Thomas CHENEY (William-3, Lawrence-2, John-1) b. 1633 in Roxbury, Suffolk, MA, d. in 1694 in Cambridge, MA, m. Jane ATKINSON on 11 Jan 1655/56 in Roxbury, Suffolk, MA. b. 1634 in Roxbury, Suffolk, MA, d. on 29 Jul 1724 in Cambridge, Middlesex, MA.
Thomas Cheiny of Roxbury was made a Freeman on April 18 , 1690 (From the New England Historic GenealogicalRegiste r, Volume 3, 1849, page 348). It may be assumed that he until this time was serving and indenture, likely in exchange for land, as was the custom of the times.
Thomas lived on the South side of the Charles River. (From the"History of Cam bridge, Mass 16 30-1877" page 124.) In November 1659,Thomas was a constable for the Town of Cambridge. (From "The Recordsof the Town of Cambridge, Mass 1630-1703" page 130.) He owned 10 acres in Cambridge in February of 1664. (From "The Proprietors Records of the Town of Cambridge, Mass 1 630-1703" page 145.)
In 1675 Thomas served in Captain Johnson's "Celebrated Roxbury company of soldiers" who marched from Boston for Mount Hope, an Indian stronghold. Thomas rendered 'very efficient service' in December of 1675 when Captain Johnson was killed.
This battle appears to be an important incident in King Philip's War when in Sept 1675, indian chief King Philip led and attack on the English that burned the town of Springfield to the ground with many casualties.
As the colonial forces went through Rhode Island, they found and burned several Indian towns which had been abandoned by the Narragansett, who had retreated to a massive fort in a frozen swamp. The cold weather in December froze the swamp so it was relatively easy to traverse. Led by an Indian guide, on a very cold December 16, 1675, the colonial force found the Narragansett fort near present-day South Kingstown, Rhode Island. A combined force of Plymouth, Massachusetts, and Connecticut militia numbering about 1,000 men, including about 150 Pequots and Mohican Indian allies, attacked the Indian fort. The fierce battle that followed is known as the Great Swamp Fight. It is believed that the militia killed about 300 Narragansett. The militia burned the fort and destroyed most of the tribe's winter stores.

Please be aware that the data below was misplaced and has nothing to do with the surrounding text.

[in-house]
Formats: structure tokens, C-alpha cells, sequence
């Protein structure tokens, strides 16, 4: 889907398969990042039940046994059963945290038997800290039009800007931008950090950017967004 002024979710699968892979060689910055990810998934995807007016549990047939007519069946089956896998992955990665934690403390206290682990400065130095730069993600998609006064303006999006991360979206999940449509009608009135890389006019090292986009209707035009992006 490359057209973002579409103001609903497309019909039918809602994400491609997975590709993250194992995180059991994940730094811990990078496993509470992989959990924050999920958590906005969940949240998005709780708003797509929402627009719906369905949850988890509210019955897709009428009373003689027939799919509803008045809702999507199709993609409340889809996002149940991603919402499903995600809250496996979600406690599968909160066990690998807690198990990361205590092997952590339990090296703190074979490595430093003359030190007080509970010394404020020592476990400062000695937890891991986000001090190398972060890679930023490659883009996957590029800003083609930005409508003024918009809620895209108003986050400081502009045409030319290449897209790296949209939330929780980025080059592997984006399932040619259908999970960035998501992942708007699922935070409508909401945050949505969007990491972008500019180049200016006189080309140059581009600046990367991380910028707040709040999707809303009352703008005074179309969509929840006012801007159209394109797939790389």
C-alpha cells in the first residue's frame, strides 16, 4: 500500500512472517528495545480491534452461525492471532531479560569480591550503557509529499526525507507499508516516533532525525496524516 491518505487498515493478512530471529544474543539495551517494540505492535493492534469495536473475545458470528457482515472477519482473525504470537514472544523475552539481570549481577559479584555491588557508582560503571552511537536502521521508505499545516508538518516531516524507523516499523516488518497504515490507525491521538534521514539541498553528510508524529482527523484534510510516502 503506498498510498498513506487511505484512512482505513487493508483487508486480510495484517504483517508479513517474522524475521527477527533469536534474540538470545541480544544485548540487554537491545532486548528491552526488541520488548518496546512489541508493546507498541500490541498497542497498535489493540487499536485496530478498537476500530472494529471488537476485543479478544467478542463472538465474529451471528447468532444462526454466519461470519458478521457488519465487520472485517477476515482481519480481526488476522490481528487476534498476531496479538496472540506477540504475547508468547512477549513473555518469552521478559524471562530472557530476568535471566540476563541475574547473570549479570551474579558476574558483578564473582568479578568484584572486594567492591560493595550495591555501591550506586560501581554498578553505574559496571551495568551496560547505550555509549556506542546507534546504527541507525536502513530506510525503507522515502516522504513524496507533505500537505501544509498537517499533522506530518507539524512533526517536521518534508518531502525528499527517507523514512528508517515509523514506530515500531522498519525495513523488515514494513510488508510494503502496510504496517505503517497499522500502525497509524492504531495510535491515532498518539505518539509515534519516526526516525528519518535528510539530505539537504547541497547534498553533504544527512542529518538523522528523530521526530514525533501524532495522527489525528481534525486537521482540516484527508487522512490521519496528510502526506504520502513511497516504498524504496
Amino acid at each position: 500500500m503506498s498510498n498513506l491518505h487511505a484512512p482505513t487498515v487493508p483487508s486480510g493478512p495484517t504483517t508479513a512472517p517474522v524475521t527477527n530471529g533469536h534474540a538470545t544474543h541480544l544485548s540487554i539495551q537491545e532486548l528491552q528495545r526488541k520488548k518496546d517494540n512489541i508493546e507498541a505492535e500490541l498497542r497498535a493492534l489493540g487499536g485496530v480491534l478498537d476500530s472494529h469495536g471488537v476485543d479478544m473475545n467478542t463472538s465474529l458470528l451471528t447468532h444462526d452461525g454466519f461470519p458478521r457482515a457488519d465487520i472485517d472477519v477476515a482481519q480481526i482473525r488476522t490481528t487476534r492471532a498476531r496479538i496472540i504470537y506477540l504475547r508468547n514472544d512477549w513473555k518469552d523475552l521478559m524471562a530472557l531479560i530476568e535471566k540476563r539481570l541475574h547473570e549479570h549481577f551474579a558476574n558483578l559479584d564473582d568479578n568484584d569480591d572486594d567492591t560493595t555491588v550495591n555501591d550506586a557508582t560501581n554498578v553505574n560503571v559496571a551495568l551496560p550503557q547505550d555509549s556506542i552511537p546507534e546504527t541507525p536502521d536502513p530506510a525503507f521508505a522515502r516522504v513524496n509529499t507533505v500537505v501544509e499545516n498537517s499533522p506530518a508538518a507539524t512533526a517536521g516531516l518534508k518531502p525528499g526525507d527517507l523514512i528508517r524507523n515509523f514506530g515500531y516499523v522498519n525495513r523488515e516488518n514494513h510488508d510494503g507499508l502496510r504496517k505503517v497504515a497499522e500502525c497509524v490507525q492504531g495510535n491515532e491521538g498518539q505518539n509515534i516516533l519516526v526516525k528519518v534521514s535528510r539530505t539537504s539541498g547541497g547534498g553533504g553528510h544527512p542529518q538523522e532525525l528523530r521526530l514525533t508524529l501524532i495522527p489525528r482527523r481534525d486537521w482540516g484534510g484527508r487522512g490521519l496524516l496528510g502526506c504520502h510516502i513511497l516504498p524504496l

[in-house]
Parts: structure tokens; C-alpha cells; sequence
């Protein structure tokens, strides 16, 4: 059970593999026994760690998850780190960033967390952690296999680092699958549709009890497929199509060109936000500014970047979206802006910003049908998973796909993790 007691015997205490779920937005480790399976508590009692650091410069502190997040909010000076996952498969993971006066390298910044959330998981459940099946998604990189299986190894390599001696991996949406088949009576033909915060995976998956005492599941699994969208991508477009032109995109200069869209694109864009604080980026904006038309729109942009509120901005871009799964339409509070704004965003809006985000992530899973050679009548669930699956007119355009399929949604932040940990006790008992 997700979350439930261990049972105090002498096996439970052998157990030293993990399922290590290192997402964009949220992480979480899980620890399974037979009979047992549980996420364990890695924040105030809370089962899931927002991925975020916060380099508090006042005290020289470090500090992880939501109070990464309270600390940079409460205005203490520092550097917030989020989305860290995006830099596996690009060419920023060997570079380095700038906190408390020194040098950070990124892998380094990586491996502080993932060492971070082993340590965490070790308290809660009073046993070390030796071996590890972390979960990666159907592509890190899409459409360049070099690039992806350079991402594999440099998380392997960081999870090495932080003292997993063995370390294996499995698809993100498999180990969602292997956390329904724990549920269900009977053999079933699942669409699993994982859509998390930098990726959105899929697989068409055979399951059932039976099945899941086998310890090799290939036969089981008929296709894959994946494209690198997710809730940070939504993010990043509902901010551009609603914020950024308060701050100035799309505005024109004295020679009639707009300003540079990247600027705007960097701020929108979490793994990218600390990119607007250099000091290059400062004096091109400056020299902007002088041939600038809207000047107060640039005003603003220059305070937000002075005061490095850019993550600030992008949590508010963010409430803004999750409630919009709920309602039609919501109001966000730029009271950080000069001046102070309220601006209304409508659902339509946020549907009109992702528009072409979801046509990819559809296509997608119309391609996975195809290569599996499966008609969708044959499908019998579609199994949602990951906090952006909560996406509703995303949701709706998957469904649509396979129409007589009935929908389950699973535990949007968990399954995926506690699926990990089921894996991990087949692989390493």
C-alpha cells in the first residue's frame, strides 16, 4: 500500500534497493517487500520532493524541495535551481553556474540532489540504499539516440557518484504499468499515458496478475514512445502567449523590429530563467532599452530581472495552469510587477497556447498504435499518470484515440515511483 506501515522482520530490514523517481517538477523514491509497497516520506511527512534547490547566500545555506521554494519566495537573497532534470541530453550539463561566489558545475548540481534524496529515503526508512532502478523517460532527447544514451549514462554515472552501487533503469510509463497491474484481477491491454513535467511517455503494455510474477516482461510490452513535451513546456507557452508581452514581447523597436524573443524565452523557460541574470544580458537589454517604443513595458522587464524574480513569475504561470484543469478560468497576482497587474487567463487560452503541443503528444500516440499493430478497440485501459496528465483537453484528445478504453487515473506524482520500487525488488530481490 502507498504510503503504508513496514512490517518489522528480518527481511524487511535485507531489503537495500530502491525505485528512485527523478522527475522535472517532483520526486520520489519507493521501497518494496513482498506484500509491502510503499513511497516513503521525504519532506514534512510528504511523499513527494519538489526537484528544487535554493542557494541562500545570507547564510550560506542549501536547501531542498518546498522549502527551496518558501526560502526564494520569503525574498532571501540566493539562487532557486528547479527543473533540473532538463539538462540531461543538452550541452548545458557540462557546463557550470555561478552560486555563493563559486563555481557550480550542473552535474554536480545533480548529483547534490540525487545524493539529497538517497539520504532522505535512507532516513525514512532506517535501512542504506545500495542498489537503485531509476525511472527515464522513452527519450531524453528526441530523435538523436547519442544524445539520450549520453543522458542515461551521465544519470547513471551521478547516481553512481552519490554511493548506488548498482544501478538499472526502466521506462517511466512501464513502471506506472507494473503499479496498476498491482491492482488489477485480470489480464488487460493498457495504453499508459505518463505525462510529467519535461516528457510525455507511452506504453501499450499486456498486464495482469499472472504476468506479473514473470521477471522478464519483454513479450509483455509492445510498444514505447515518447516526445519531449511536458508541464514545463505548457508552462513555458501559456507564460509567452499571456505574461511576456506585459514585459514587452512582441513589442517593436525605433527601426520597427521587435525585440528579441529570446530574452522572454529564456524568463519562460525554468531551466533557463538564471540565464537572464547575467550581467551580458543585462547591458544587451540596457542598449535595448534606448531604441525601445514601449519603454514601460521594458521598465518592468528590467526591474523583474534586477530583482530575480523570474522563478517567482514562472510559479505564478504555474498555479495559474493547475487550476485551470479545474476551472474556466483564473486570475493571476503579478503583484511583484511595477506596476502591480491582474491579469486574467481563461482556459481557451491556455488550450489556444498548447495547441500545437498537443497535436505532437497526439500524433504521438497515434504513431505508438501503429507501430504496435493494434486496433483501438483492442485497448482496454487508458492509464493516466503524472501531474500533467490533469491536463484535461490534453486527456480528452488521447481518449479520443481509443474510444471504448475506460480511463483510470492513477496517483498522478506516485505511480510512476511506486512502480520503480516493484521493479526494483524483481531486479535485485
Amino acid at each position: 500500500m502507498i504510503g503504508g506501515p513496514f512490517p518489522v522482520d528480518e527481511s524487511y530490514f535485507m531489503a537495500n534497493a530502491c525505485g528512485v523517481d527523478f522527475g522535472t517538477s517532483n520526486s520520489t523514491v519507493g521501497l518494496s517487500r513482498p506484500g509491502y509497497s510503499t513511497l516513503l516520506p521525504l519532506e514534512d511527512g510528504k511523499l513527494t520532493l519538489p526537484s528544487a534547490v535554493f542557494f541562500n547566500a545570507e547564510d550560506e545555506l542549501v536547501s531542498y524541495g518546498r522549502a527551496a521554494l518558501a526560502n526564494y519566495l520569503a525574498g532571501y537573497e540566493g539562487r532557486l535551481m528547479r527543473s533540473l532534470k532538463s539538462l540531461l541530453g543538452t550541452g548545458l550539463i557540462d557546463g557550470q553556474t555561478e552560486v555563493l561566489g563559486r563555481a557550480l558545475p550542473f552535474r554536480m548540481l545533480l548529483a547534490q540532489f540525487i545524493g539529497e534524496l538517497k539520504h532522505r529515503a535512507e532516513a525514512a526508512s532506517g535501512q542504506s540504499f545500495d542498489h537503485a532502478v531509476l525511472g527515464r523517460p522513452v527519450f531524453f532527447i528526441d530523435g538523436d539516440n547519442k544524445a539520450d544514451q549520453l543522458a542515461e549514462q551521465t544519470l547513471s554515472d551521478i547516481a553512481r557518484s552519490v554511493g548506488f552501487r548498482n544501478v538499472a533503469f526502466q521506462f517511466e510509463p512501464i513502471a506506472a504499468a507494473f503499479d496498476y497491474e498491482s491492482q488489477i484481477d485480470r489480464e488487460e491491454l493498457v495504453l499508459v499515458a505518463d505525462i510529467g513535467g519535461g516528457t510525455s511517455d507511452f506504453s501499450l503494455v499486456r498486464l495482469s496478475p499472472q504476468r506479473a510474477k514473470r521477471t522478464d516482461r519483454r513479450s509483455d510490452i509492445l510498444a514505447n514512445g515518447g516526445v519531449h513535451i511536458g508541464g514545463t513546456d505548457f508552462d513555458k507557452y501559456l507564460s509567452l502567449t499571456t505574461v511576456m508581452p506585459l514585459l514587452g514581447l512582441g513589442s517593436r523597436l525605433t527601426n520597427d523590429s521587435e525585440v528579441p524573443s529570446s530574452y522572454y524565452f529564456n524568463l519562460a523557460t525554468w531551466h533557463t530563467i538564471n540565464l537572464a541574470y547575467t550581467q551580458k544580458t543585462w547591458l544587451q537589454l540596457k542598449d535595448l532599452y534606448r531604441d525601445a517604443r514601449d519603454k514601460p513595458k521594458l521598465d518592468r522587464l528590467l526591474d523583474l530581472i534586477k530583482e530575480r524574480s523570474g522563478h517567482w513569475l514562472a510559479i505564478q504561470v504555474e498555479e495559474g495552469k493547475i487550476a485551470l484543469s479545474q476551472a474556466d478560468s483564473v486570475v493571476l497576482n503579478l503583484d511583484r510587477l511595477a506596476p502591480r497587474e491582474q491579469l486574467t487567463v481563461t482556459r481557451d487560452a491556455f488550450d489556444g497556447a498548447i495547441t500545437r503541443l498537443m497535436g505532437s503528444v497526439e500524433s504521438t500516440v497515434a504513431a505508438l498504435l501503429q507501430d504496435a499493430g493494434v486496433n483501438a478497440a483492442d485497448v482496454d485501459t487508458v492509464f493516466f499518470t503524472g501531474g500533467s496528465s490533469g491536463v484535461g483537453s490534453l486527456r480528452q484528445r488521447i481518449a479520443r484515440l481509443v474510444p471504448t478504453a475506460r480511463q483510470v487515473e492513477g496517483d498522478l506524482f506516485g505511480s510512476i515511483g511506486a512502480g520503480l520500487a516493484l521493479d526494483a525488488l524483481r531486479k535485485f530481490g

Most of the Narragansett warriors and their families escaped into the frozen swamp. Facing a winter with little food and shelter, the entire surviving Narragansett tribe was forced out of quasi-neutrality and joined the fight. The colonists lost many of their officers in this assault: about 70 of their men were killed and nearly 150 more wounded. Lacking supplies for an extended campaign the rest of the colonial assembled forces returned to their homes. The nearby towns in Rhode Island provided care for the wounded until they could return to their homes.
- John Cheney List of Famous Descendants
- Ebenezer Cheney Immigrant Ancestors
- Higgins / Whitney / Cheney Genealogy